14 Democratic self-determination, he insists, requires that choices made by the given political system be driven by the authentic preferences of citizens. This suggests a chain of accountability linking those governing to those governed. It is input legitimation. But ‘democracy’, most commonly understood in terms of this form of legitimacy, is only part of the story of political legitimacy, which also demands that those exercising political power are able to achieve a high degree of effectiveness in meeting the expectations of the governed citizens. The democratic process is, for Scharpf, an `empty ritual’ without such delivery - output legitimacy. 15 Scharpf argues vigorously and persuasively that, although the Union is regularly and (to some extent) justifiably criticised for deficiencies in input legitimacy, too little attention is paid to the inadequacies of states when judged from the standpoint of output legitimacy. The problem confronting the state has been felicitously portrayed as lying in its ‘changing basis of legitimacy…from pure domination to performance of functional duties’ which it may be less able to discharge effectively than other types of organisations. 16 Neglect of this functional decline tends to breed an inflated assumption of the claim of states to legitimacy. Scharpf’s key point is that, in at least some policy areas, it may be possible to conceive of the EU as capable of legitimation by reference to its output, even if input legitimation is lacking. In a similar vein, Giandemenico Majone argues that the Union represents and should represent a ‘regulatory state’. Consequently, it is wholly appropriate that it relies largely on output legitimation. The unelected nature of the Commission and Court serve to 14 F. W. Scharpf, ‘Economic Integration, Democracy and the Welfare state’ (1997) 4(1) Journal of European Public Policy , 18; F. W. Scharpf, Governing in Europe: Effective and Democratic? (Oxford: Oxford University Press, 1999). 15 Grant and Keohane use the notions of participation and delegation models to make a very similar distinction (R. W. Grant and R. O. Keohane, ‘Accountability and Abuses of Power in World Politics’ (2005) 99(1) American Political Science Review 29). 16 S. Bartolini, ‘Old and New Peripheries in the Processes of European Territorial Integration’ in Restructuring Territoriality , C. K. Ansell and G. di Palma (eds.) (Cambridge: Cambridge University Press, 2004) 26. 6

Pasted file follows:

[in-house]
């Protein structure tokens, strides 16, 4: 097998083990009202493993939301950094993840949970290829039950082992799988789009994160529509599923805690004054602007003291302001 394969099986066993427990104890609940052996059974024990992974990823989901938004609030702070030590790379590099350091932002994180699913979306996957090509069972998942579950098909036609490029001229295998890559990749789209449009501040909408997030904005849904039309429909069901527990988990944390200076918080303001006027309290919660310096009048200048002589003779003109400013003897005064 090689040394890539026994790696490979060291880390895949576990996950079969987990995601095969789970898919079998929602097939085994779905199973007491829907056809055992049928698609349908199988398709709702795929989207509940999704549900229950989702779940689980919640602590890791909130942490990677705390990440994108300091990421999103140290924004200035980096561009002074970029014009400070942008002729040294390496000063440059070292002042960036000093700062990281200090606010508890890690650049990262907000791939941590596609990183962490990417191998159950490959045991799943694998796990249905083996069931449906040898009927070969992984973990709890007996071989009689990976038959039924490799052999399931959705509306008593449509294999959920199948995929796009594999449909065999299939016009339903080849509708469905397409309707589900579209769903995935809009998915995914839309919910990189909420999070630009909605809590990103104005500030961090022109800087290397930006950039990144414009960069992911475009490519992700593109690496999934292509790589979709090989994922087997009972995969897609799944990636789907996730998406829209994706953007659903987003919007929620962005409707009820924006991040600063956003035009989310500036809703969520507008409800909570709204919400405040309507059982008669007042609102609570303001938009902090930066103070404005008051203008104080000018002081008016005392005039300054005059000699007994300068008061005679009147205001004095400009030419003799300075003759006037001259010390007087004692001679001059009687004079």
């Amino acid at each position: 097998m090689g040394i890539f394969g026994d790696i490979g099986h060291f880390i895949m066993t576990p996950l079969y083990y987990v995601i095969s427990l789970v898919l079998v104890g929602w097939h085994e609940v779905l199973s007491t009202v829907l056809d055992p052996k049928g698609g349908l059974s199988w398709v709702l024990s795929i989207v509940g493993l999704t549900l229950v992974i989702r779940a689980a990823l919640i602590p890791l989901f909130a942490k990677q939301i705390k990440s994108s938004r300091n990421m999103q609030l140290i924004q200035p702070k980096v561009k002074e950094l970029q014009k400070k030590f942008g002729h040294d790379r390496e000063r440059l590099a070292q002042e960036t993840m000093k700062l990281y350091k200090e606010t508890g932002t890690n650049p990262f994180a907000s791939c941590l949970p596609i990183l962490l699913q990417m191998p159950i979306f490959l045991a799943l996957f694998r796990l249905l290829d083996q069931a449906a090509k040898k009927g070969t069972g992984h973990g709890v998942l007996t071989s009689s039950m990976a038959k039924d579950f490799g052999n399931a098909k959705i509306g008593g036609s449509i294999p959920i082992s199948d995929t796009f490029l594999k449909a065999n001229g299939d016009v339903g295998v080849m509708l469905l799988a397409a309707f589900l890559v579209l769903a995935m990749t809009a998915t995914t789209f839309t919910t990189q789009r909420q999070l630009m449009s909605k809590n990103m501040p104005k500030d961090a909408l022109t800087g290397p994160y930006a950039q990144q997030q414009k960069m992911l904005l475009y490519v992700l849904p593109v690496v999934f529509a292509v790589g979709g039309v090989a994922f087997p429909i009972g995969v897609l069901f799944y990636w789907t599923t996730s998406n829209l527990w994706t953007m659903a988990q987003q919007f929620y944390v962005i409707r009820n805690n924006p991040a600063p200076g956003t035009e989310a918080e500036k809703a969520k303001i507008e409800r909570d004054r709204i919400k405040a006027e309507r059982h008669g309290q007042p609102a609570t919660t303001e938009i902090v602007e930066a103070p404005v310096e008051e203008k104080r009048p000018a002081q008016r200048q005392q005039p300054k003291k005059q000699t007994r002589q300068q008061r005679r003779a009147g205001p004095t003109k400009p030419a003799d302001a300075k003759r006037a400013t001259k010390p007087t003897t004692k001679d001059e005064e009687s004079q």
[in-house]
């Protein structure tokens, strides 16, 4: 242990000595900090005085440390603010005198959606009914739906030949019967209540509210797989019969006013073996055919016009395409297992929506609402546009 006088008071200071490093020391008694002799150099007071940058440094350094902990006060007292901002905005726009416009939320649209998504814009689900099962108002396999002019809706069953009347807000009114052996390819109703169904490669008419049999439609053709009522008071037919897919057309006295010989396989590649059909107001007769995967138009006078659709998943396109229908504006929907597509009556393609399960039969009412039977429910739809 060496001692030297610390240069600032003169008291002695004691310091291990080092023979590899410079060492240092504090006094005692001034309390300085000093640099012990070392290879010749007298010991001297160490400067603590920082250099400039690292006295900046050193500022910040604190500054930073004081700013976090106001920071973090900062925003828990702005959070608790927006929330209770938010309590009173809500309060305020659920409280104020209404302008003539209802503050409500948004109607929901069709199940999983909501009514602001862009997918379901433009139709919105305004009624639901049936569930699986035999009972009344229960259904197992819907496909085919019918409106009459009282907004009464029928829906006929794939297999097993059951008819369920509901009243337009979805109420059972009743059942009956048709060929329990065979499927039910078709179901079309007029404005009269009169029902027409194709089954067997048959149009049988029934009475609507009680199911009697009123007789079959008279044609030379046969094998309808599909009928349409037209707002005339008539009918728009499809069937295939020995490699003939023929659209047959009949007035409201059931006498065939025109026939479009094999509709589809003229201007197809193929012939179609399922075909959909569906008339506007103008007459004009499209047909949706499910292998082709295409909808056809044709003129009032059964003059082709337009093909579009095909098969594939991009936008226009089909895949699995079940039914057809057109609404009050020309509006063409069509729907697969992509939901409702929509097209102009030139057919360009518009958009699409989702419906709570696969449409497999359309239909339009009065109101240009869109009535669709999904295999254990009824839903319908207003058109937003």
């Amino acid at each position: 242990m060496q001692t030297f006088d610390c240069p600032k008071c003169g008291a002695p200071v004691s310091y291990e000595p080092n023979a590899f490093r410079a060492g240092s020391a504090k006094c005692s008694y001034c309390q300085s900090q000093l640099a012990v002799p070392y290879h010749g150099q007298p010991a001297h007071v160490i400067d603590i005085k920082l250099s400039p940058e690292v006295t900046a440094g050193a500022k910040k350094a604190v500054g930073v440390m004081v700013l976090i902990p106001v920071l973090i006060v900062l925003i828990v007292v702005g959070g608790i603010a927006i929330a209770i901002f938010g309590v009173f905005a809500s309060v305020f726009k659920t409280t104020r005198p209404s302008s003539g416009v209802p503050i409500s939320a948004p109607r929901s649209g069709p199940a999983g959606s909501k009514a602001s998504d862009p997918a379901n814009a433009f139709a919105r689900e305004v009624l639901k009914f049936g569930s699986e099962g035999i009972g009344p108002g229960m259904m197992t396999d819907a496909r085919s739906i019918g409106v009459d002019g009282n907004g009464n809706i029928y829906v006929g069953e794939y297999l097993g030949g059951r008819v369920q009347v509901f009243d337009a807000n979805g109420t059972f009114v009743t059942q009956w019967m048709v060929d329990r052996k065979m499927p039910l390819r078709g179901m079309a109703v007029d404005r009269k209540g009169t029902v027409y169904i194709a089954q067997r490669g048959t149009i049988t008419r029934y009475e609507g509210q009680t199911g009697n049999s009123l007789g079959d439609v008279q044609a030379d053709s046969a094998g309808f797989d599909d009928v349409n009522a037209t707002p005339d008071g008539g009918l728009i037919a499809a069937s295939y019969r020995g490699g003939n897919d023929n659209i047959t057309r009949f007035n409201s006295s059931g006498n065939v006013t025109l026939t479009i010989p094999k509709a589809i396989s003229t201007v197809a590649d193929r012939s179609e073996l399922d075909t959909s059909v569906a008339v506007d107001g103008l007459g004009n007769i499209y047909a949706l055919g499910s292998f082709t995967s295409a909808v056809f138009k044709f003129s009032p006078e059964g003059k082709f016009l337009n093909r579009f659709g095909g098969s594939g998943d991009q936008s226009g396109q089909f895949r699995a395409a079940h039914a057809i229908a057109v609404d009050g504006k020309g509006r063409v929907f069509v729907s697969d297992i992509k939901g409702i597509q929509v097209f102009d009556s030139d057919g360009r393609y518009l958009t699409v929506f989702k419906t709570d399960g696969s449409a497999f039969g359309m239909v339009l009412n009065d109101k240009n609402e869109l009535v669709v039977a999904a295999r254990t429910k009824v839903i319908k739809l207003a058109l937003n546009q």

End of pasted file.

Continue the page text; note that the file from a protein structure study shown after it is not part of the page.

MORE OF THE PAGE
Menon and Weatherill Democratic Politics in a Globalising World ensure the Pareto optimality of its regulatory decisions, which would be compromised by resort to processes of input legitimation. 17 Such insights carry great weight in guiding our understanding of the problems associated with the growth of regulatory activity `above’ the state. They are particularly valuable in emphasising the value that is properly attached to output legitimacy. This is especially important in the light of the effect that EU membership exerts in confining the policy options available to Member states, while not recreating equal opportunities for rule-making at transnational level.
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